by SUNG J. WOO
I grew up in a no-frills apartment in New Jersey, surrounded by a whole lot of whiteness. Mostly this was due to my mother, who was and still is a woman of utilitarian aesthetics. As a child of the Korean War, she didn’t exactly have time to consider the finer things in life, so our walls remained bare save for a few framed family photographs. (I do recall a plaque of some kind hanging in the living room, but that didn’t count because it was an item we sold at our gift shop. In fact, I’m fairly certain we had it there because it was damaged and we couldn’t send it back to the manufacturer.)
I’m not sure exactly when I fell in love with art—paintings, in particular. Possibly it started when I visited the Metropolitan Museum of Art in New York City for the first time. I’d just gotten my driver’s license, so I drove two of my high school friends to the train station and we rode the North Jersey Coast line to the big city. Since the Internet didn’t quite exist back then, I had no idea what the museum even looked like. As we approached the Met on Fifth Avenue, this beige palace with giant pillars, what came to mind was Greek mythology. If Zeus had a house, this would be it.
There was entirely too much to see, so we basically ran around the building. But I slowed down to admire John Singer Sargent’s Madame X, his mysterious woman in black, and took in the controlled splatter of Jackson Pollock’s Autumn Rhythm. I craned my neck at Andy Warhol’s gigantic painting of a smiling Mao against a sky blue background. These works were all so grand and so beautiful, displayed in such contrast to the empty walls of my own home. One day, I said to myself, I’m gonna get me one of these.
That day hasn’t happened and most likely never will, but that’s all right because there are many talented artists out there whose original works don’t require the salary of a Fortune 500 CEO or a winning Powerball ticket. I could opt to buy their signed prints for even less money, but I want the real thing, the one and only thing, even if it makes me a little sad. I know that sounds strange, so let me explain. As a writer, the medium in which my ideas or stories are presented is meaningless, since the printed page or the tablet screen is just a delivery mechanism. The same can be said for musicians, whose voices and instruments flow out of car speakers or headphones. For painters, the medium is their work. They spend countless hours poring over the canvas, and when they’re finished, they have to let their work go, most likely to a total stranger. The intimate relationship between art and artist ultimately ends in permanent separation.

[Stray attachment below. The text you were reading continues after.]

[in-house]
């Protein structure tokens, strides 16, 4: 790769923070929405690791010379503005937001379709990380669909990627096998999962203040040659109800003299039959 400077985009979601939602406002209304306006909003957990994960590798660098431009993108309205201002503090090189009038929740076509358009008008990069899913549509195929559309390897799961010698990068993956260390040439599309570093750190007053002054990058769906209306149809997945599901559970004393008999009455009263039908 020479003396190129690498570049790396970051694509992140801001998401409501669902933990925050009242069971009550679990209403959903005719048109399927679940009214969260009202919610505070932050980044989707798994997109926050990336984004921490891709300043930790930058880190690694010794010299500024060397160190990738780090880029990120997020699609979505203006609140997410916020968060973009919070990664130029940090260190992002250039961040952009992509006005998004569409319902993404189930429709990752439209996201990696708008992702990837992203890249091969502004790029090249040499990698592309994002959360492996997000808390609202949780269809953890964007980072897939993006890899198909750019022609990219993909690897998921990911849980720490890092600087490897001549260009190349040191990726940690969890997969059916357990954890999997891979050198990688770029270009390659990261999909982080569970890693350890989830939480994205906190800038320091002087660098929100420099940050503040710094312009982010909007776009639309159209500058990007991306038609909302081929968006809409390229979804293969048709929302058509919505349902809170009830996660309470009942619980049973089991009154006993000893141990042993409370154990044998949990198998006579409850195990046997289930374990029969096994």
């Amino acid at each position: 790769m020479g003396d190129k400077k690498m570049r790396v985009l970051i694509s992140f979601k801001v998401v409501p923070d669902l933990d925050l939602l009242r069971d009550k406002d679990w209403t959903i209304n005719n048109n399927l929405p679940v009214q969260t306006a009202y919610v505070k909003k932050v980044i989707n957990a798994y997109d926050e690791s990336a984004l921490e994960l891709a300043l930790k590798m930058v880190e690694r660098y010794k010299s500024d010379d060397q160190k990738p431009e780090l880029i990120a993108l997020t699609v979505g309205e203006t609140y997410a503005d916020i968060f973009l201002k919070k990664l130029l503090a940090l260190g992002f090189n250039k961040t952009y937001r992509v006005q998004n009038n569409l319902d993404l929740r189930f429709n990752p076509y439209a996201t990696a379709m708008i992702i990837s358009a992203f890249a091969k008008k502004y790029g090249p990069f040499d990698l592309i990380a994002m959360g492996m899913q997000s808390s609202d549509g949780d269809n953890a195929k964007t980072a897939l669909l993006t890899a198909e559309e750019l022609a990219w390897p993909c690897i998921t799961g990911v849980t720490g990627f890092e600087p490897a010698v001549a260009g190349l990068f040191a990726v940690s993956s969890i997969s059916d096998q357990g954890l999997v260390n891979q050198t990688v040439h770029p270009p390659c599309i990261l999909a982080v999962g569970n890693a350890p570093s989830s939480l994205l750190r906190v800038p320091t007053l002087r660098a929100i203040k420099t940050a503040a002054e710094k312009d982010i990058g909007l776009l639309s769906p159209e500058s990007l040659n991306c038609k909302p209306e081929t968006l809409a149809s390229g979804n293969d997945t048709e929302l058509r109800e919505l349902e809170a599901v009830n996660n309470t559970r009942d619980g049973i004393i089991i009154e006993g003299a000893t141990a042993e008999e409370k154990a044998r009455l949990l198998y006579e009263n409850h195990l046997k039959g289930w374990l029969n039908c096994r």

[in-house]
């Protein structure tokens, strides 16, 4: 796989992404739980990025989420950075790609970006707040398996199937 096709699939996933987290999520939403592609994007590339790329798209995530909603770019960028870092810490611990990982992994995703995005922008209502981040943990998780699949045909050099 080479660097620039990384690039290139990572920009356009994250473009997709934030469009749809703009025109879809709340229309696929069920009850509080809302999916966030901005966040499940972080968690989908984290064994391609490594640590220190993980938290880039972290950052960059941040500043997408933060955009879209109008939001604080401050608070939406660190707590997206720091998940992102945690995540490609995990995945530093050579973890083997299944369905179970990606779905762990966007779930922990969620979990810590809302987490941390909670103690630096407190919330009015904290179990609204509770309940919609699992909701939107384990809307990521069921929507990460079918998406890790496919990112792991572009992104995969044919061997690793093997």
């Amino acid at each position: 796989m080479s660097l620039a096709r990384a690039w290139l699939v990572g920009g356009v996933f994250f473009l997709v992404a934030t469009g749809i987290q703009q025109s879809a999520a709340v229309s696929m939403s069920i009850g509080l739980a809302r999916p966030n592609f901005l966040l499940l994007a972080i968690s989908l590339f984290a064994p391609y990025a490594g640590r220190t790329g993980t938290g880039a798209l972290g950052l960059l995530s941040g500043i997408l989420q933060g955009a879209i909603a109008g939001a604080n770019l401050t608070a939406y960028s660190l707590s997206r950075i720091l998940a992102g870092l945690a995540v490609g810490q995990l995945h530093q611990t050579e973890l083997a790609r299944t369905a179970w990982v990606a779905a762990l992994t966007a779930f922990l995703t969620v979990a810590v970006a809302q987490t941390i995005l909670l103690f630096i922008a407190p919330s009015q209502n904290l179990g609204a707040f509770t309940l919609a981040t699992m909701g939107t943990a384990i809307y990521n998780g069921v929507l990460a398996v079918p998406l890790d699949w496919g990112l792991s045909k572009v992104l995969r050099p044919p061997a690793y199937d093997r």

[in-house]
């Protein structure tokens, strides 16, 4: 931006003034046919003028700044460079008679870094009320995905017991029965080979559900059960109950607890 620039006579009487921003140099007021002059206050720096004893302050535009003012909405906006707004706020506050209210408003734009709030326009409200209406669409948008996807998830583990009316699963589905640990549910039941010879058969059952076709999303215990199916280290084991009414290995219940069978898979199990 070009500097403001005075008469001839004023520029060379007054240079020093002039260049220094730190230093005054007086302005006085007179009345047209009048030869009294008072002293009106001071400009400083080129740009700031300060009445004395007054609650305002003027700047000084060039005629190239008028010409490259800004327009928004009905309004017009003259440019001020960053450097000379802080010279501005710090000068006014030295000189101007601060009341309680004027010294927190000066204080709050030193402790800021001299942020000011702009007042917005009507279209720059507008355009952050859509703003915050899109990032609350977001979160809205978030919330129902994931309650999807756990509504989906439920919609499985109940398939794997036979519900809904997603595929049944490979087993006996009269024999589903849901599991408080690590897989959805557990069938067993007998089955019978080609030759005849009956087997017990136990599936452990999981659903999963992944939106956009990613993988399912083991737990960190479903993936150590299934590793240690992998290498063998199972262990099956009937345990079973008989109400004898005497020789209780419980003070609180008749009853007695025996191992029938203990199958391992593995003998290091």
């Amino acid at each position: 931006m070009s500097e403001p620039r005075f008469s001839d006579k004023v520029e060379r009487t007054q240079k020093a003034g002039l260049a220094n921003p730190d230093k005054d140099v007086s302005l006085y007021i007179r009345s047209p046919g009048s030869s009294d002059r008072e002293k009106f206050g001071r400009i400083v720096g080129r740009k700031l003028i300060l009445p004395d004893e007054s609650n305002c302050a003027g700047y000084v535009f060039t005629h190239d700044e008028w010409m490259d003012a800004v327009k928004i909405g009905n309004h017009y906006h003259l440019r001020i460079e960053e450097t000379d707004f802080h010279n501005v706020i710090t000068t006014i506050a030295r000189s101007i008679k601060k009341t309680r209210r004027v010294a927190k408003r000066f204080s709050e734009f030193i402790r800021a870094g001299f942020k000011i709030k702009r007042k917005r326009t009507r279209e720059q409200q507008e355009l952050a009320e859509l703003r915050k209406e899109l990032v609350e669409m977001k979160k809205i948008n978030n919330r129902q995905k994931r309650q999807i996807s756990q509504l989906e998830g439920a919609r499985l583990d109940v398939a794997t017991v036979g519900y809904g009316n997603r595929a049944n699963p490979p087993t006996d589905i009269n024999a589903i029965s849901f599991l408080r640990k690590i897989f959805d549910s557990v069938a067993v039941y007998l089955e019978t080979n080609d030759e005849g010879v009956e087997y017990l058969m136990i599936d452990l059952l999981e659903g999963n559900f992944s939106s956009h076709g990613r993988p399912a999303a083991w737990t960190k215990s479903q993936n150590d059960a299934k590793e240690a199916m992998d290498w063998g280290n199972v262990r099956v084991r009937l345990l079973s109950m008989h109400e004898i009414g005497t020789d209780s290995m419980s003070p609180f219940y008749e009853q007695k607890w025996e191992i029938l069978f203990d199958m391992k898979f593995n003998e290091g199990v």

I recently became acquainted with an artist whose work elevates this intimacy onto a whole new level. Her name is Dina Brodsky, and she’s an immigrant like myself, having made her way from Belarus to the U.S. as a child. She’s a realist, a representational artist whose technical mastery is plainly evident. One of her projects is called Cycling Guide to Lilliput, a series that combines an “impractical love of miniatures, and my equally impractical love of long-distance bicycling,” as she describes it. Brodsky’s round landscapes, painted with oil on Plexiglas, are just two inches in diameter—small enough to be held in the palm of my hand.
By nature, there is a gap between the painting and the viewer. We are told time and again that paintings are untouchable (“Stand behind the line; Do not touch!”), further reinforcing the expanse between artist and the audience. By scaling down her scenic vistas into tiny circles that ask to be held and scrutinized in the well of one’s hand, Brodsky draws us into her private world in a way no standard-sized painting ever could. This encounter can feel antiquated, like gazing at an illuminated Bible from the Middle Ages, but also very modern, like staring into our smartphones. I process so much of my life through a five-inch screen nowadays that Brodsky’s miniature paintings feel oddly normal in my hand—but not entirely normal. The more I look, the more I discern the power in the smallness of her brushstrokes, as if she has reduced the very experience of a depicted scene to its most concentrated essence.
Brodsky’s Lilliput series can be seen on Instagram under her username, dinabrodsky. Yet to hold one of her talismanic jewels is to partake in the beauty she experienced on a bike ride somewhere in Europe. The memory is hers, and through the magic of her art, now it is also mine.
This painting and others in the series Cycling Guide to Lilliput, Prologue will be at Island Weiss Gallery (201 East 69th Street, PH-M, New York, NY 10021). The show opens on May 20, 6-9 p.m. and will run through June 20.
Sung J. Woo’s short stories and essays have appeared in The New York Times,McSweeney’s and Hyphen. His debut novel, Everything Asian, won the 2010 Asian Pacific American Librarians Association Youth Literature Award. His second novel, Love Love, is forthcoming from Soft Skull Press in 2015.
This article was published in the April/May 2015 issue of KoreAm. Subscribe today! To purchase a single issue copy of the April/May issue, click the “Buy Now” button below. (U.S. customers only. Expect delivery in 5-7 business days).